August 14, 2006

Your golden ticket to la dolce vita, chav-style

Here are fashion designers Domenico Dolce and Stefano Gabbana, they of the heaving tits and tight corsets look, camping it up with their gold Motorola Razr V3i mobile. I’m not even sure if you can still buy one – their designer phone was launched earlier this year in a 1,000 run, worldwide, selling at the equivalent of £400 each.
This ad has been screaming its chavvy vulgarity in virtually every glossy mag and colour supplement, drawing my resentful eye.
I am now primed for being beaten about the head with a cricket bat for admitting that I’m coming round to liking it, although I wouldn’t go so far as buying this bling.
Yet that’s the point: with mobile phones being a saturated market, certainly in the UK, the only potential for growth lies in convincing us to ditch our otherwise OK handsets for something snazzier. This won’t be the first marriage between a consumer technology brand and fashion designers; there’s nothing in this ad that tells you about the quality of the phone, it’s all about style.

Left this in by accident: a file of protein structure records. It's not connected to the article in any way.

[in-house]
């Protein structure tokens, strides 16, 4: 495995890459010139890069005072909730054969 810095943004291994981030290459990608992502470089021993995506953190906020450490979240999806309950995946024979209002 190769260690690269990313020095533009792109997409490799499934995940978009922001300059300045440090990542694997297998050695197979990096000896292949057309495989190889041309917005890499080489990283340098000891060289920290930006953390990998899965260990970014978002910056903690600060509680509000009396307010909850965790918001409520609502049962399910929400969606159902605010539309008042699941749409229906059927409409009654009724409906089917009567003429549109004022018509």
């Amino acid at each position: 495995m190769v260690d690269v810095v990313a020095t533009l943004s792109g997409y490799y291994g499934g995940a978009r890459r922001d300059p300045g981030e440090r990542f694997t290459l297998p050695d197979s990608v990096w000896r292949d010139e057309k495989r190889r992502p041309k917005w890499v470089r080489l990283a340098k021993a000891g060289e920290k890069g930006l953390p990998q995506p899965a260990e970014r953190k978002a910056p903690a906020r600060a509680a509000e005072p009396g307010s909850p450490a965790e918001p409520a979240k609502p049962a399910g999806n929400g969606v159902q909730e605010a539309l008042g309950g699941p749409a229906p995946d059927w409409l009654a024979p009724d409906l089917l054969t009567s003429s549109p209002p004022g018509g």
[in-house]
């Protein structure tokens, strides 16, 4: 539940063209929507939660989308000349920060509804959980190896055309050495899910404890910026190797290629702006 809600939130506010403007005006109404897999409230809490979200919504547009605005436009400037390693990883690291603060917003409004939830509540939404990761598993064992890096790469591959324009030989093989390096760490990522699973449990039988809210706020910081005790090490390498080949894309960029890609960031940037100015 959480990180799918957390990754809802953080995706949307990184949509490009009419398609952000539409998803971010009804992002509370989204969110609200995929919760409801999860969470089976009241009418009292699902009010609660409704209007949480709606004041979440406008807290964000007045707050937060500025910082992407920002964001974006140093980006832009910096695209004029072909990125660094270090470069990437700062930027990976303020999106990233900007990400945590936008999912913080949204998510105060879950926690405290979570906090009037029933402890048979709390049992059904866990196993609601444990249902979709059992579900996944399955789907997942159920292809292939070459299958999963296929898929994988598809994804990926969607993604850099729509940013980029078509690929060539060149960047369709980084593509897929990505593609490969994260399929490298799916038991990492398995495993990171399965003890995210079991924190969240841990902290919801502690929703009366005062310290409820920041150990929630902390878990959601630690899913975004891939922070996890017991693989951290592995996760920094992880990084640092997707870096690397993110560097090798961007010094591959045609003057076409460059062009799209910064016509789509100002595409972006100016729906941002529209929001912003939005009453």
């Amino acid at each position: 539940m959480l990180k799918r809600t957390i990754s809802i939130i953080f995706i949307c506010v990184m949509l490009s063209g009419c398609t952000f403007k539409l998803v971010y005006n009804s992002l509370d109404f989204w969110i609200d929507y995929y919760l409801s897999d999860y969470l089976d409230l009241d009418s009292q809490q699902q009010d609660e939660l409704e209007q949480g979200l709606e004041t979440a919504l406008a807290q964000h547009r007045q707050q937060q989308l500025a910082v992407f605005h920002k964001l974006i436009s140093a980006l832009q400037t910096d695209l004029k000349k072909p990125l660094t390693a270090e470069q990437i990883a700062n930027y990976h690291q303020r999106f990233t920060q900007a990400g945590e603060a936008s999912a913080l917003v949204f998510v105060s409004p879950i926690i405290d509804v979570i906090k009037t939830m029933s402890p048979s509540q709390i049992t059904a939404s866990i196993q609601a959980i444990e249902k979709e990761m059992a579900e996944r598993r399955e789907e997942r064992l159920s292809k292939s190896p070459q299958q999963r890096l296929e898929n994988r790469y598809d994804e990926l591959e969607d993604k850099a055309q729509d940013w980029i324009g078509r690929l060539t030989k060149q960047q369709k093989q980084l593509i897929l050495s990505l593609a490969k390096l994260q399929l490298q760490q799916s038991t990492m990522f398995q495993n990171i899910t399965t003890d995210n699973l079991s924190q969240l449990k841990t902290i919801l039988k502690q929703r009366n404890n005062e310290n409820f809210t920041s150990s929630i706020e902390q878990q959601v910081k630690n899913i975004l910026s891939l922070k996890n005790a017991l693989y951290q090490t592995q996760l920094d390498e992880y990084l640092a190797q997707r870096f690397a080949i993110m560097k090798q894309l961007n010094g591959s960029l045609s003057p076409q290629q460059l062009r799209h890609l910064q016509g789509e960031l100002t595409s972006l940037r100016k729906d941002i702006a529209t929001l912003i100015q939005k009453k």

The ad is perfectly pitched to appeal to the young pikeys whose imagination has failed to inspire them. Their only form of self-expression is to collect something shiny and new and yet, like the magpies they imitate, their coarse voices are never employed to utter anything of interest.
And yet, like Willy Wonka's Golden Ticket, the phone's exclusivity makes it an impossible dream (unless they have a quiet word with old Mikey McPikey down the pub, who'll have some good quality fakes freshly imported from Taiwan, on sale down Peckham market at a tenner a throw, first-come first-served).
Even the txt-style name, Razr is perfect for a generation divorced from its own language.
So full marks for a piece of advertising that is compelling, simple, and desperately sad.

Agency: Ogilvy & Mather


Anonymous said...

I do think that the RAZR is an absolutely brilliant piece of naming. It screams out to those people who want their phone smaller, the name implies both a sense of the small and sharp, but also that of modern text speak and technology.

I would never ever buy that phone, but for the target audience it was absolutely on the money.

As for the ad, well... its just a typical "Fashionista" ad. It always amazes me how people who can design brilliant cutting edge and stylish clothing don't understand that their ads are predictable.

Anonymous said...

I wanted to hate it, but I don't. so frustrating.

Anonymous said...


i shall paint my crappy old mobile gold. small can of gold paint cost £3 - I save £997!!!! I win!!!!

SchizoFishNChimps said...

Wander down any South London street with one of these to your ear and you may as well be shouting "Mug me!"